Sunday, March 31, 2013

Preacher's Study - 2 Easter

Monday morning in the Preacher's Study

First thoughts about next Sunday's sermon (2 Easter Year C)
Todd Townshend

What is the first thing on Jesus’ post-resurrection “to-do” list? In John’s gospel, on the evening of the day that Jesus was raised up from the dead, he enters a room filled with disciples who are trying to lock out all that threatened them. He appears twice amid their doubt and believing, brings them his peace, breathes the Holy Spirit on them, and sends them out again in his name. 

This encounter is necessary, continually, in the face of the Resurrection because the new Creation creates a kind of chaos in what remains of the old order. His followers have to get “in touch with” this new creation. It’s less about doubt than it is about the Word and Spirit moving the disciples past the perceived chaos, and their well-founded fear. 

So in contrast to the Easter gospel according to John (20:1-18), Jesus now allows his followers to touch and see him. The good news of Easter is still primarily heard, but the incarnate and risen One reaches out to them once more out of compassion and the desire to save. Jesus invites them to touch his wounds and to taste the goodness of his risen life.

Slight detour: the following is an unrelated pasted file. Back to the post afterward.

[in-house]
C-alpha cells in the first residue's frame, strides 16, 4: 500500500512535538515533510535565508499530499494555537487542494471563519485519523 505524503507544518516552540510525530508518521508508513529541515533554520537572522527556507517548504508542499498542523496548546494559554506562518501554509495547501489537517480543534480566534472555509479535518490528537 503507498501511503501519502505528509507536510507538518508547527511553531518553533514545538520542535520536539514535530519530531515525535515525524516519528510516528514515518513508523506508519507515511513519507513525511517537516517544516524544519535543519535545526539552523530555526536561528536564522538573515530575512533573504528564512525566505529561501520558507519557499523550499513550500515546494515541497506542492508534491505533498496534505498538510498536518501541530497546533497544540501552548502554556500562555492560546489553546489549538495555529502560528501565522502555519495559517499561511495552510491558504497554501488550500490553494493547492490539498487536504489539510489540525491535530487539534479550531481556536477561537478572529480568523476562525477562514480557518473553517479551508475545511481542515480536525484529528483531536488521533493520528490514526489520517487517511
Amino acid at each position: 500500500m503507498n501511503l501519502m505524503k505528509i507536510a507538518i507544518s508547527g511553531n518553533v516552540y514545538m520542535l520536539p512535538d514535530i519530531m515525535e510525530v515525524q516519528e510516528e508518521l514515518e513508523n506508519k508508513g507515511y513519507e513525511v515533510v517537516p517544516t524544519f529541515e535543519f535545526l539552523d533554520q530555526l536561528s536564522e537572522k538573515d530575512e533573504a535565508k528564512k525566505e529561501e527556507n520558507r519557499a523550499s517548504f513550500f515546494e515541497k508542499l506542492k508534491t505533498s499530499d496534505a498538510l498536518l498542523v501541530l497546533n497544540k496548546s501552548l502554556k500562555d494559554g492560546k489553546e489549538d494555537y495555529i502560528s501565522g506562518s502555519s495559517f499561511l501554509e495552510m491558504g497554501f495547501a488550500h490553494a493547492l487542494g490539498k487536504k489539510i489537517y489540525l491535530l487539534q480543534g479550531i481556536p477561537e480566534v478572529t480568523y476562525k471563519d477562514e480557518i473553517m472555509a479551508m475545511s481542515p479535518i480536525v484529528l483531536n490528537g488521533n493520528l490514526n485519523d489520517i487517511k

This appearance of Jesus is astonishing. The disciples are locked away in a room of fear. They’ve lost hope and are looking for a way out. Without Jesus, they are nobodies again. Threatened nobodies. They are confused and bewildered, not just by the appearance itself, but also by the fact that Jesus did not come through the door! Nothing is happening the way it’s supposed to happen. Nothing seems real. 

The physical evidence of his suffering helps to identify him, but it is his command “Shalom!” that reignites the whole biblical witness for them, especially the promise of life made in the face of death. The words “receive the Holy Spirit” (John 20:22), along with the breath of life upon them, bring them to a new Creation moment when the dust of the earth is formed into flesh, when dry bones are knitted together into life. Jesus establishes a new humanity from the people he loves, thereby giving all people a future in God. 

They have been re-membered. The future is God’s future, and God’s future involves God’s people in Shalom and in Spirit.

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